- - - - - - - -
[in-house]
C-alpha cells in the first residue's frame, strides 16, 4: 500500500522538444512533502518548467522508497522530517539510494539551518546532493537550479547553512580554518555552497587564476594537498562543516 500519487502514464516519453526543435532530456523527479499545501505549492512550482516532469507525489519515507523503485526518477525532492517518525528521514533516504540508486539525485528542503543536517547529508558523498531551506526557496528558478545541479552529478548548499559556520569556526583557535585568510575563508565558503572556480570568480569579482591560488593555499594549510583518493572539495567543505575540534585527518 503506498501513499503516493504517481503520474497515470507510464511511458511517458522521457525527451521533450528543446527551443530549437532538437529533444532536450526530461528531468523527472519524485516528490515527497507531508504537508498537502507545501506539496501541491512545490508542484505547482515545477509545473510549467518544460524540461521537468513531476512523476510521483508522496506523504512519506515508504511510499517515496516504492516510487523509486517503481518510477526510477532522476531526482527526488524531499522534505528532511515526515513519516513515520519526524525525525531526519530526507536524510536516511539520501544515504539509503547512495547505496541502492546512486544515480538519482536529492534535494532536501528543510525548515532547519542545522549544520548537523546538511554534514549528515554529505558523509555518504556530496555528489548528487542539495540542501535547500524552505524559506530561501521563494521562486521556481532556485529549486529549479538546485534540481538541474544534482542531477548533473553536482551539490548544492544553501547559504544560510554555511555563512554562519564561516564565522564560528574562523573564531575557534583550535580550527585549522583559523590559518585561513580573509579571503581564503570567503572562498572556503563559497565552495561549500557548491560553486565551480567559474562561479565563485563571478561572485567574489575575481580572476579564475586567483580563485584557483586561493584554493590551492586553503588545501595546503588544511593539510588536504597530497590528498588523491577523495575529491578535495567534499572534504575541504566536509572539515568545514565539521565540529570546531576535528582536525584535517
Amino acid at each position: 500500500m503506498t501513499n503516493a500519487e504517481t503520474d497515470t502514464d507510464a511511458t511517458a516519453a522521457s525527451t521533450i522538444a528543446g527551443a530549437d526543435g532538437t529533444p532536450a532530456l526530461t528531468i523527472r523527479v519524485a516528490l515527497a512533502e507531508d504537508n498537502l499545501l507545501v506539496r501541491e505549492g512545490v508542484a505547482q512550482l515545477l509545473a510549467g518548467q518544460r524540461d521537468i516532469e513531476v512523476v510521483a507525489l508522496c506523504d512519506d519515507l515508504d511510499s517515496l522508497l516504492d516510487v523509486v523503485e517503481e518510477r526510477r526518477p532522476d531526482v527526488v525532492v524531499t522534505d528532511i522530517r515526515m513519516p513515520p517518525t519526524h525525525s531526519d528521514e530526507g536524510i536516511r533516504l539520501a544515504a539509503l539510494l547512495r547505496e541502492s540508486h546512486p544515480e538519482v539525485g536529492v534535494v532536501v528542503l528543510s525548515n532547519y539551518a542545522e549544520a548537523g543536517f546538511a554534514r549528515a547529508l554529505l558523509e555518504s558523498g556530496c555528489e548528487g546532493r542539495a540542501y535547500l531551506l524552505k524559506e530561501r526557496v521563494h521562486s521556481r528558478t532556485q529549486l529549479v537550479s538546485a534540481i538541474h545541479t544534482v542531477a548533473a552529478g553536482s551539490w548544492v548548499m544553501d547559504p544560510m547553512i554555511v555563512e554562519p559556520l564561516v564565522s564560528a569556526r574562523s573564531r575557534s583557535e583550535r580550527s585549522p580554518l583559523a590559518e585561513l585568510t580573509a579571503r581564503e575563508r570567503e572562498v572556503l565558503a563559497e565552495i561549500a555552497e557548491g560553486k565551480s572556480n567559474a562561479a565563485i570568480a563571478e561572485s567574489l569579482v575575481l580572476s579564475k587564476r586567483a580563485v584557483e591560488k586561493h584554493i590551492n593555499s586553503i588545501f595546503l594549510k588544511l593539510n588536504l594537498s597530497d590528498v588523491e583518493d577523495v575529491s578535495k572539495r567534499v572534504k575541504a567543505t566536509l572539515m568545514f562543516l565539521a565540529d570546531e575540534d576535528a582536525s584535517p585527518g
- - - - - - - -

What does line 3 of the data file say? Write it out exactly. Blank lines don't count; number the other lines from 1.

Amino acid at each position: 500500500m503506498t501513499n503516493a500519487e504517481t503520474d497515470t502514464d507510464a511511458t511517458a516519453a522521457s525527451t521533450i522538444a528543446g527551443a530549437d526543435g532538437t529533444p532536450a532530456l526530461t528531468i523527472r523527479v519524485a516528490l515527497a512533502e507531508d504537508n498537502l499545501l507545501v506539496r501541491e505549492g512545490v508542484a505547482q512550482l515545477l509545473a510549467g518548467q518544460r524540461d521537468i516532469e513531476v512523476v510521483a507525489l508522496c506523504d512519506d519515507l515508504d511510499s517515496l522508497l516504492d516510487v523509486v523503485e517503481e518510477r526510477r526518477p532522476d531526482v527526488v525532492v524531499t522534505d528532511i522530517r515526515m513519516p513515520p517518525t519526524h525525525s531526519d528521514e530526507g536524510i536516511r533516504l539520501a544515504a539509503l539510494l547512495r547505496e541502492s540508486h546512486p544515480e538519482v539525485g536529492v534535494v532536501v528542503l528543510s525548515n532547519y539551518a542545522e549544520a548537523g543536517f546538511a554534514r549528515a547529508l554529505l558523509e555518504s558523498g556530496c555528489e548528487g546532493r542539495a540542501y535547500l531551506l524552505k524559506e530561501r526557496v521563494h521562486s521556481r528558478t532556485q529549486l529549479v537550479s538546485a534540481i538541474h545541479t544534482v542531477a548533473a552529478g553536482s551539490w548544492v548548499m544553501d547559504p544560510m547553512i554555511v555563512e554562519p559556520l564561516v564565522s564560528a569556526r574562523s573564531r575557534s583557535e583550535r580550527s585549522p580554518l583559523a590559518e585561513l585568510t580573509a579571503r581564503e575563508r570567503e572562498v572556503l565558503a563559497e565552495i561549500a555552497e557548491g560553486k565551480s572556480n567559474a562561479a565563485i570568480a563571478e561572485s567574489l569579482v575575481l580572476s579564475k587564476r586567483a580563485v584557483e591560488k586561493h584554493i590551492n593555499s586553503i588545501f595546503l594549510k588544511l593539510n588536504l594537498s597530497d590528498v588523491e583518493d577523495v575529491s578535495k572539495r567534499v572534504k575541504a567543505t566536509l572539515m568545514f562543516l565539521a565540529d570546531e575540534d576535528a582536525s584535517p585527518g